Reform Scotland News: 24 August


Reform Scotland

Daily Political Newspaper Summary: 24 August 2015

All newspaper references refer to Scottish editions. Where there is a link to a newspaper’s website, the relevant page reference is highlighted and underlined.

In addition to the newspaper stories outlined below, further news coverage can be found online at BBC News Scotland, STV News and Sky News.



Council tax: Reform Scotland has called for Scottish councils to be given greater control over local taxation making councils less dependent on central government grants (Herald page 1).


Independence referendum: Former first minister Alex Salmond has criticised the BBC’s coverage of the Scottish independence referendum. Meanwhile, senior SNP sources have warned of the negative impacts of holding a second Scottish independence referendum before 2020 (Scotsman page 1, Herald page 1, Record page 9, National page 3, Telegraph page 4, Times page 11).


Liberal Democrats: In an attempt to address gender imbalance within the party, Scottish Liberal Democrat leader Willie Rennie has set up a working group to increase representation of Liberal Democrat women and will consider women-only shortlists for parliamentary selections (Scotsman page 6, Record page 2, National pages 2-3).


Climate change: A new report by the Low Carbon Infrastructure taskforce has called for a national infrastructure plan to achieve the greenhouse emission targets, which the Scottish Government has been failing to meet in the past four years (Scotsman page 10, Herald page 4).


Labour Scotland: Kezia Dugdale has argued for a closer relationship between Labour and the Scottish business community with the aim of reducing inequality in Scotland. Ms Dugdale has also pledged to support new Labour supporters to become MSPs (Scotsman page 12, Herald page 2, Sunday Times page 10, Express page 2, Times page 8).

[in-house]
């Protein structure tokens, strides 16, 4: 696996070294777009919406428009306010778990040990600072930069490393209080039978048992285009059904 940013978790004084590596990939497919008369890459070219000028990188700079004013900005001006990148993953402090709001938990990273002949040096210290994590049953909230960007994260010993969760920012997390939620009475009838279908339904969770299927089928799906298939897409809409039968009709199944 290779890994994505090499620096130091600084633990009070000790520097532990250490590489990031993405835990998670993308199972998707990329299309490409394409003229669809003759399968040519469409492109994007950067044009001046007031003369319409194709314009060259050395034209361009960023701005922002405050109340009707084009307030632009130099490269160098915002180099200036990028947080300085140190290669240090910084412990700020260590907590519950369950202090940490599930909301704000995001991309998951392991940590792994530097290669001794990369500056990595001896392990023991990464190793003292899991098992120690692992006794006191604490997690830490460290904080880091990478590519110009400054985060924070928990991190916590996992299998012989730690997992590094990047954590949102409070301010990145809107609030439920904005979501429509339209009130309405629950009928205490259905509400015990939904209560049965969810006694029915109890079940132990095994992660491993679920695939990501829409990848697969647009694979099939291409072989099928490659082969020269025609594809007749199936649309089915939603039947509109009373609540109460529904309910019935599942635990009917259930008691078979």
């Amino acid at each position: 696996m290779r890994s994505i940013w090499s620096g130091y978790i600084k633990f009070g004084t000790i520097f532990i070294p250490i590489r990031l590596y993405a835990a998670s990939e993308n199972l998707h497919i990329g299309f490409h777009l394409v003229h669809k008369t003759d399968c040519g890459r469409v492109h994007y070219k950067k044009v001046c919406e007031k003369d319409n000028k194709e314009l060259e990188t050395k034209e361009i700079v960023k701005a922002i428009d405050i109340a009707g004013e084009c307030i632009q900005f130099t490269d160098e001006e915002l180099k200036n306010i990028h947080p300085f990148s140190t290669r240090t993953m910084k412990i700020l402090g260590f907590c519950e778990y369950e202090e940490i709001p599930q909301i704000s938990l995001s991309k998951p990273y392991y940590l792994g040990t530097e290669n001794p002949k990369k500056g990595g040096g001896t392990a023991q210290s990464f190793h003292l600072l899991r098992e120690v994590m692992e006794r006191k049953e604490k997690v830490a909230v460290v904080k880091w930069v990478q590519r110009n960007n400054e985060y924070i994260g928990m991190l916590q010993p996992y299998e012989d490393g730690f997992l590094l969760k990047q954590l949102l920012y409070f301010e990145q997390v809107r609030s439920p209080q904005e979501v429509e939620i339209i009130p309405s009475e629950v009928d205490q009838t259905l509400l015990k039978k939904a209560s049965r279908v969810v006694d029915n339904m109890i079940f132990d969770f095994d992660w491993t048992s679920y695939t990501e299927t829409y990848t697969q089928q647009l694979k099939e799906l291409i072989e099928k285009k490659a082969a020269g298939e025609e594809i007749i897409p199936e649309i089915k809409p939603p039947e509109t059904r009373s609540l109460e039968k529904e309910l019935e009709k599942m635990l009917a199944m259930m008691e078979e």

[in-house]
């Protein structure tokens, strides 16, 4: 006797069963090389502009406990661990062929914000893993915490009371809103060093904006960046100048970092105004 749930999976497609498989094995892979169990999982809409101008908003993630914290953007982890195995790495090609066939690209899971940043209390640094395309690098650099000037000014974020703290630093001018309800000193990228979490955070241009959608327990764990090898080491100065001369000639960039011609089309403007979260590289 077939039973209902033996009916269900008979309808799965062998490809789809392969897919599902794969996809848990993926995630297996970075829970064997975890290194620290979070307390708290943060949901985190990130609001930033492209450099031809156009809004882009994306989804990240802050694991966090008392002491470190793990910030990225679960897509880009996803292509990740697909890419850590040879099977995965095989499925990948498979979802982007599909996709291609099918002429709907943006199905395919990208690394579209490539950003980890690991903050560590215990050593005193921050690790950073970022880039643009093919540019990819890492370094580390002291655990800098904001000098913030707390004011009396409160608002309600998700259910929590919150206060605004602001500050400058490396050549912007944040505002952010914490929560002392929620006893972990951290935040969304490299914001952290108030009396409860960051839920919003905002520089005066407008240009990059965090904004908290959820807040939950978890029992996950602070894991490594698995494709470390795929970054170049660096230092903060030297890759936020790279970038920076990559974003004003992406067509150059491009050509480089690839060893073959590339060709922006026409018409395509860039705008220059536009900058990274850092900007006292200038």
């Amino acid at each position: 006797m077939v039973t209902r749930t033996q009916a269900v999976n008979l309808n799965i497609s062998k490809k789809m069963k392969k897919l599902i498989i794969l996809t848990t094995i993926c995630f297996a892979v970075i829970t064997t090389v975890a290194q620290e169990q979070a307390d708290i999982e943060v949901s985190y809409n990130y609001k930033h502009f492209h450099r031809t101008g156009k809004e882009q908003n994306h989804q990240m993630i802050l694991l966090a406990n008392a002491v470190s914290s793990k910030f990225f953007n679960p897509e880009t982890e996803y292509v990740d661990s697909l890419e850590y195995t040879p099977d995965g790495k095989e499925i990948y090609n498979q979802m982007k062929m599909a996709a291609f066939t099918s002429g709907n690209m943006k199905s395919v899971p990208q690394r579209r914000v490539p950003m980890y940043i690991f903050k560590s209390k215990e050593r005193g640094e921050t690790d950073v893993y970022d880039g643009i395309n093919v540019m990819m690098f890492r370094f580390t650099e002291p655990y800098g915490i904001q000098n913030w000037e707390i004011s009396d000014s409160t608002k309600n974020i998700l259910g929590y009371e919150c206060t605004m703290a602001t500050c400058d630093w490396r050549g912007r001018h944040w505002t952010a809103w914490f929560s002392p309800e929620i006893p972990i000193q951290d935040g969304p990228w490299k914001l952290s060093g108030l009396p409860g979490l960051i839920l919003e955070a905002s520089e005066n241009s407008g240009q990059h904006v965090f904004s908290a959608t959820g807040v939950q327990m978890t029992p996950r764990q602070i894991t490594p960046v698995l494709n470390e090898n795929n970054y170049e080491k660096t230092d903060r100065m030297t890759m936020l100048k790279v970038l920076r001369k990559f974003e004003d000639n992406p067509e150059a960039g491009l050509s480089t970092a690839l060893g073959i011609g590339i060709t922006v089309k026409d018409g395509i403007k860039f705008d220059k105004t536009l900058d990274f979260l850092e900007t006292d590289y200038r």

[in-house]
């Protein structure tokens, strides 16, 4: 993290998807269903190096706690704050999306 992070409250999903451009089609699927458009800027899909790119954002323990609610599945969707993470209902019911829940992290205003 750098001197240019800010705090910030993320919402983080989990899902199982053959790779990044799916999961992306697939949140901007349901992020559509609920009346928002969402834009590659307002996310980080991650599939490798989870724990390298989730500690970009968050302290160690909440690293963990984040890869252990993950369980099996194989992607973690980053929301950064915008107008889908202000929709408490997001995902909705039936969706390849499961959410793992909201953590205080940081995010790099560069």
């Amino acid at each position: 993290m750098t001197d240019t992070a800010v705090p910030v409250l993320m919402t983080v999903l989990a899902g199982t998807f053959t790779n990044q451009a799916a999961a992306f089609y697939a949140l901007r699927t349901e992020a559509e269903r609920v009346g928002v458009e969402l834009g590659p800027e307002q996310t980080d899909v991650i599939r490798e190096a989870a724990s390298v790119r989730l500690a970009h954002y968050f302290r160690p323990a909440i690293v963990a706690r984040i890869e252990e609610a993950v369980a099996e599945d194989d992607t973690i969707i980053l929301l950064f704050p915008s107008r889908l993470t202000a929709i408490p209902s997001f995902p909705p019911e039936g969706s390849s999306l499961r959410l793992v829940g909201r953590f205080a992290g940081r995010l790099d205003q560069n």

Benefit cuts: SNP MSP Dennis Robertson has criticised the recent social security cuts by the UK government after the Department for Work and Pensions (DWP) issued guidelines for their front-line staff to deal with unsuccessful applicants who threaten to self-harm. Meanwhile, DWP Secretary Iain Duncan Smith is to reassess sickness benefit to encourage claimants to go back to work. Stephen Naysmith comments on the DWP and the benefit sanctions scheme (Scotsman page 17, Herald page 6, Scottish Sun page 2, Stephen Naysmith in the Herald, Times pages 1-2).


Left-wing alliance: Lesley Riddoch in the Scotsman comments on the possibilities of the new Scottish left-wing political party, Rise.


SNP: David Torrance in the Herald warns of the risks of the SNP resembling New Labour.


Police Scotland: A new team of academics has been set up under the Scottish Institute for Policing Research (SIPR) to investigate the effectiveness of Scotland’s single police force. Some MSPs have questioned the secrecy of recent reports on Police Scotland (Herald page 5, Express page 2, Sun page 2, National page 6, Telegraph page 8, Times page 5).


EU referendum: Some of the Conservative party’s biggest donors, together with at least eight Cabinet ministers, are believed to be willing to campaign to leave the EU in the run-up to the referendum (Express page 2).